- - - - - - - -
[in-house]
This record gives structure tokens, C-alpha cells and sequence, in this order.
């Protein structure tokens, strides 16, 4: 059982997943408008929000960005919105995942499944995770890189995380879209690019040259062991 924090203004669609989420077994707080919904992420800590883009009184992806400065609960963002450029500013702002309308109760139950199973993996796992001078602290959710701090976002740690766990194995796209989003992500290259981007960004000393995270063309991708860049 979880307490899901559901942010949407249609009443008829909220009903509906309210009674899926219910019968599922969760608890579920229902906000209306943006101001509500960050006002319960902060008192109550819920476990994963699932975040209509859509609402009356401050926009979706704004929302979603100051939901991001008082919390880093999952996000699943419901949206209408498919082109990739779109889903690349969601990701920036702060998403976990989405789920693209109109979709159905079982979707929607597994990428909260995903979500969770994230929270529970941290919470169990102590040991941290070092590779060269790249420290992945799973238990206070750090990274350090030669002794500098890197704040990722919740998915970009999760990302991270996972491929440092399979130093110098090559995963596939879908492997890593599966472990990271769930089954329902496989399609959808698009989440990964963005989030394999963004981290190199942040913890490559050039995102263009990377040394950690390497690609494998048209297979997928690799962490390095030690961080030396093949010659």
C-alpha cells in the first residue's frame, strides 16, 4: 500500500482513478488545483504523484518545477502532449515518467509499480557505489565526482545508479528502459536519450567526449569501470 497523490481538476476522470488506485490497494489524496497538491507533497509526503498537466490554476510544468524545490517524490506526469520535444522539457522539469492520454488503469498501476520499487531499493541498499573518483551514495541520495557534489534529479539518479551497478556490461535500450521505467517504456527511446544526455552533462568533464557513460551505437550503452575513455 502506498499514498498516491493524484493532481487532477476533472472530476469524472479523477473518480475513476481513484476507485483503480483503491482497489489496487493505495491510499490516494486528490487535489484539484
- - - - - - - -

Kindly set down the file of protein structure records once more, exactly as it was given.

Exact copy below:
[in-house]
This record gives structure tokens, C-alpha cells and sequence, in this order.
């Protein structure tokens, strides 16, 4: 059982997943408008929000960005919105995942499944995770890189995380879209690019040259062991 924090203004669609989420077994707080919904992420800590883009009184992806400065609960963002450029500013702002309308109760139950199973993996796992001078602290959710701090976002740690766990194995796209989003992500290259981007960004000393995270063309991708860049 979880307490899901559901942010949407249609009443008829909220009903509906309210009674899926219910019968599922969760608890579920229902906000209306943006101001509500960050006002319960902060008192109550819920476990994963699932975040209509859509609402009356401050926009979706704004929302979603100051939901991001008082919390880093999952996000699943419901949206209408498919082109990739779109889903690349969601990701920036702060998403976990989405789920693209109109979709159905079982979707929607597994990428909260995903979500969770994230929270529970941290919470169990102590040991941290070092590779060269790249420290992945799973238990206070750090990274350090030669002794500098890197704040990722919740998915970009999760990302991270996972491929440092399979130093110098090559995963596939879908492997890593599966472990990271769930089954329902496989399609959808698009989440990964963005989030394999963004981290190199942040913890490559050039995102263009990377040394950690390497690609494998048209297979997928690799962490390095030690961080030396093949010659």
C-alpha cells in the first residue's frame, strides 16, 4: 500500500482513478488545483504523484518545477502532449515518467509499480557505489565526482545508479528502459536519450567526449569501470 497523490481538476476522470488506485490497494489524496497538491507533497509526503498537466490554476510544468524545490517524490506526469520535444522539457522539469492520454488503469498501476520499487531499493541498499573518483551514495541520495557534489534529479539518479551497478556490461535500450521505467517504456527511446544526455552533462568533464557513460551505437550503452575513455 502506498499514498498516491493524484493532481487532477476533472472530476469524472479523477473518480475513476481513484476507485483503480483503491482497489489496487493505495491510499490516494486528490487535489484539484